Quashing the Fear That Massage Spreads Cancer

Denise Theobald

For years, there's been a widespread myth that all massage was contraindicated (i.e. not recommended) for anybody with cancer. This was based on the underlying fear that massage could speed along the process of cancer metastasis, or the spreading of the disease. However, cancer patients who undergo massage tend to report relief from the five most common symptoms of cancer and cancer treatment: pain, nausea, fatigue, depression, and anxiety. If it's true that stress contributes to cancer, it follows that massage should be an effective treatment.

Even so, many people fear that massage can spread cancer, and understandably so. From the outside, it makes sense. After all, it’s a known fact that massage promotes circulation. It’s also a known fact that cancerous cells travel throughout the body via the bloodstream. It seems to make sense that better circulation would simply move cancerous cells more quickly through the body.

But, if increasing blood flow significantly contributes to a rise in metastasis, cancer patients would be warned against any type of activity — including exercise. The thought is that all animals dealing with cancer, including humans, would practically have to lie still all day to avoid speeding up blood flow. In actuality, we know that movement and exercise are wonderful for the body, particularly when dealing with serious disease such as cancer. There's abundant evidence that exercise is effective as prevention and treatment for a number of different types of cancer. This is widely accepted by mainstream medicine. The bottom line is this – the improved circulation a body gets from massage therapy doesn't pose a danger of spreading cancer. It's a benefit.

The cause of metastasis is much more complex than just "loose cancer cells in the blood." To get metastasis started requires several interactions between cancer cells and the immune system. It also depends on the genetic structure of the cancer cell itself. So even if a cancer cell does get swept up into the circulatory path as a result of being abraded or pressured during a massage treatment, that doesn't mean it'll survive in the bloodstream, find a new host site, secure its own blood supply, and blossom into a new tumor. There's more to it than that.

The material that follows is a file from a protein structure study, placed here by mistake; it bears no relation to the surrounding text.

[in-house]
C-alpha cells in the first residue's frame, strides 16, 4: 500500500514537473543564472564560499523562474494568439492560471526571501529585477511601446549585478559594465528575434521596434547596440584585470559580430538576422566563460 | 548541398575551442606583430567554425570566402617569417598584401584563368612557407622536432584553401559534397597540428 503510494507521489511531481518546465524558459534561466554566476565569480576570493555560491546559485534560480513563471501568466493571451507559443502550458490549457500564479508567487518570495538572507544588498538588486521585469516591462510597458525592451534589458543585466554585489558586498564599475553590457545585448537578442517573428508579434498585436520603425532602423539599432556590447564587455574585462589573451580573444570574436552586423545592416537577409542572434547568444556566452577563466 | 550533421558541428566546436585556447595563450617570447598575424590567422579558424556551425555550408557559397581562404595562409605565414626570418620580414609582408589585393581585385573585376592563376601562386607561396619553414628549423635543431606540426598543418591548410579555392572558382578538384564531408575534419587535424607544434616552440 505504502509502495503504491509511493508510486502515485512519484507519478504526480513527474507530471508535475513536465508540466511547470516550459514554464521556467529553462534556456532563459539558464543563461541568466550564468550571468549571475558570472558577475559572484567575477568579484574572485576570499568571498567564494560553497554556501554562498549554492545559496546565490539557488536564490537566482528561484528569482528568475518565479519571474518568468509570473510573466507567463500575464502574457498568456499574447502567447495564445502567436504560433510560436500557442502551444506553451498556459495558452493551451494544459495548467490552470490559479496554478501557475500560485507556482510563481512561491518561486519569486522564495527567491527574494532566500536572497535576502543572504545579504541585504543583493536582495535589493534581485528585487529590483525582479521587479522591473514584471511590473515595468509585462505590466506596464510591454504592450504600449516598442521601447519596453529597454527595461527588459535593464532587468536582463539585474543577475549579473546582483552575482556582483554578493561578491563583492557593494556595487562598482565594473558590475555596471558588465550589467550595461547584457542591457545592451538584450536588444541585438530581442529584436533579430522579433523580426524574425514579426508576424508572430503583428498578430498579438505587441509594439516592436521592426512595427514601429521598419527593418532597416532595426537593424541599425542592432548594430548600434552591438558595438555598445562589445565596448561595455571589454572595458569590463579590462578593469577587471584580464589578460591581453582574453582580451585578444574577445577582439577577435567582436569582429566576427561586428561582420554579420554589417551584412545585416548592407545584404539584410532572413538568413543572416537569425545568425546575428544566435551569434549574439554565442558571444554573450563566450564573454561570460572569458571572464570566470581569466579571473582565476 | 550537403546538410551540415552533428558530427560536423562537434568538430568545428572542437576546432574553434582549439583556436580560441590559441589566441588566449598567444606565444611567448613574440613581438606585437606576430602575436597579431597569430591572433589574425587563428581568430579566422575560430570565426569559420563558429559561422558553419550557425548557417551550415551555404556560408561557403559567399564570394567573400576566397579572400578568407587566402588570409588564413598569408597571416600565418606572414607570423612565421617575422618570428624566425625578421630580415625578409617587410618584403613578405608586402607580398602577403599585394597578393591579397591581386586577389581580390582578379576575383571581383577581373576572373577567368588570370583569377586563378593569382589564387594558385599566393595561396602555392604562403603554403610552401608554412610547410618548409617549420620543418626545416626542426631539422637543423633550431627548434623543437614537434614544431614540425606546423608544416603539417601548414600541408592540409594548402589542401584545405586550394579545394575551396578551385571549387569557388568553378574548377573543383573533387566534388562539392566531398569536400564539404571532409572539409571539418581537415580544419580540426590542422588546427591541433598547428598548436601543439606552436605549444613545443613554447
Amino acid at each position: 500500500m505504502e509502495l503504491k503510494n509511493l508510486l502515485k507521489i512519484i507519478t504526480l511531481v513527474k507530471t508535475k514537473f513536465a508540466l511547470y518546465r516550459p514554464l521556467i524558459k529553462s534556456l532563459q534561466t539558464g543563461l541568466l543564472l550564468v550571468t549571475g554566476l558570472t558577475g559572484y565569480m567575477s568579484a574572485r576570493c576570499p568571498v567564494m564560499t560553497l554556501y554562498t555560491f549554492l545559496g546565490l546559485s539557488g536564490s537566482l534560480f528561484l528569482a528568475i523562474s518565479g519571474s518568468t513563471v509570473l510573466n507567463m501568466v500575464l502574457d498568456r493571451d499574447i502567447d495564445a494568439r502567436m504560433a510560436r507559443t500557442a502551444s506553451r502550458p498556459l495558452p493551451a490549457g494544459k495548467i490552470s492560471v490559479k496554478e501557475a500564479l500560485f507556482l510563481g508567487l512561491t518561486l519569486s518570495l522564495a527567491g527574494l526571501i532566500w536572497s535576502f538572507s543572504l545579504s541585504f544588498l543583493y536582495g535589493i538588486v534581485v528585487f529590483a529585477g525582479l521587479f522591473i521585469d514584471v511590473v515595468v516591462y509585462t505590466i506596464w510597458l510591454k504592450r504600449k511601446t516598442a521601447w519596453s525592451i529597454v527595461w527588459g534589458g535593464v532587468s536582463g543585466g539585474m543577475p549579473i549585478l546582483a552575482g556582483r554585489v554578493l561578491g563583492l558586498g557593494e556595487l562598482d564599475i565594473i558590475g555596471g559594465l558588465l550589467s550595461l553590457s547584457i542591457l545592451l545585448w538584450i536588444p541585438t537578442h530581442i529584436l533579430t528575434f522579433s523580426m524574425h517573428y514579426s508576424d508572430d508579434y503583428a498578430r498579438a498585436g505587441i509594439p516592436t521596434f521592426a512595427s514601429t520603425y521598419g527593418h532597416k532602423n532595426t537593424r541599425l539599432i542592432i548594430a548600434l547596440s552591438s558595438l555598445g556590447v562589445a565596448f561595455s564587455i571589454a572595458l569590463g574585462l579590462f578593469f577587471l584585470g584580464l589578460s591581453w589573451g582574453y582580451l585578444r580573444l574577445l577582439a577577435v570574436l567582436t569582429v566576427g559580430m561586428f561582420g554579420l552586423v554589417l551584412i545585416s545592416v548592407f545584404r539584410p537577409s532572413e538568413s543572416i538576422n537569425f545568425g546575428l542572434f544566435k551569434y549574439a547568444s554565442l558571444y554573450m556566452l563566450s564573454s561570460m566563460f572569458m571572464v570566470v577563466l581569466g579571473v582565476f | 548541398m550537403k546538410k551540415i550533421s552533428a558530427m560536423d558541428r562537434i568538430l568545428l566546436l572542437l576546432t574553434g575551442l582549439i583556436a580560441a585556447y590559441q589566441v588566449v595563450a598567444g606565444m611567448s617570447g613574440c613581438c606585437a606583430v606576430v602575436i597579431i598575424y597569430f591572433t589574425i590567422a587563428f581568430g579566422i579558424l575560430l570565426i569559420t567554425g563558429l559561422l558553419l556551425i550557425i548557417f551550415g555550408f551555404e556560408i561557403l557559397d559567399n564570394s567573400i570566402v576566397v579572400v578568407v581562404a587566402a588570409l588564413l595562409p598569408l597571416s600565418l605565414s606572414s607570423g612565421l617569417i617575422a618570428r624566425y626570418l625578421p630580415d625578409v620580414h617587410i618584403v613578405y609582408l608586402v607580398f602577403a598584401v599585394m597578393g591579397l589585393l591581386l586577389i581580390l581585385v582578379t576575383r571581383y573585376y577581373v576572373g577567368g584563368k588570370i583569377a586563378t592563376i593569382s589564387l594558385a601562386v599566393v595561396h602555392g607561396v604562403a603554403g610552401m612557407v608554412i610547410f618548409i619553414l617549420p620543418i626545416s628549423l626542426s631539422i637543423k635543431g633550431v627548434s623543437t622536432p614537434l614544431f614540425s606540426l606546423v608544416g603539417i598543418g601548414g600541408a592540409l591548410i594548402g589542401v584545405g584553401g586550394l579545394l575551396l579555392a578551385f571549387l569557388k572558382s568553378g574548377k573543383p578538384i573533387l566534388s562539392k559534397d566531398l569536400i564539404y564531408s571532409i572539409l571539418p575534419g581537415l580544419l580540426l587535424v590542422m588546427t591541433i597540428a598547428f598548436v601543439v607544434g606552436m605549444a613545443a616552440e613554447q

Here is what is important. A trained massage therapist will avoid the areas of the body that are cancerous. So the whole question of whether massage is safe for cancer patients should be settled: You simply receive a massage on those parts of the body where there are no cancer cells to release or detach. This means communicating your needs to your therapist so he or she knows what to do.

This advice holds true in the world of canine massage therapy, too. Although most of the research on massage has been focused on humans, we find similar results with massage and our animals because of the similarity that exists between human and animal anatomy and physiology. A well-trained, knowledgeable canine massage therapist will work only on the parts of the dog’s body where cancer has not taken hold.

Along with the internal stress of the disease on a dog’s body and the stress that pet parents can radiate, dogs dealing with diseases like cancer have to deal with all kinds of pain, from medical procedures to exams to treatment. Massage is a refreshingly pleasant kind of touch the dog experiences. It helps by delivering comfort, relaxing energy, positive stimulation, and an overall good feeling. In many instances massage and acupressure can help an animal more efficiently eliminate and flush out excessive medication and drugs, such as those administered during chemotherapy. At the same time, massage allows more blood and oxygen into oxygen starved cells of the body.

In addition to providing massage, a canine massage therapist’s role is to support and empower pet parents. Pet parents can and should be shown how to apply safe and effective techniques at home to help their furry companion feel safe, feel better, and encourage the body to do what it is meant to do. When they have tools to use to help their dog during illness or transition, pet parents feel less vulnerable and can take an active role in the care of the animal they love.   

Sara May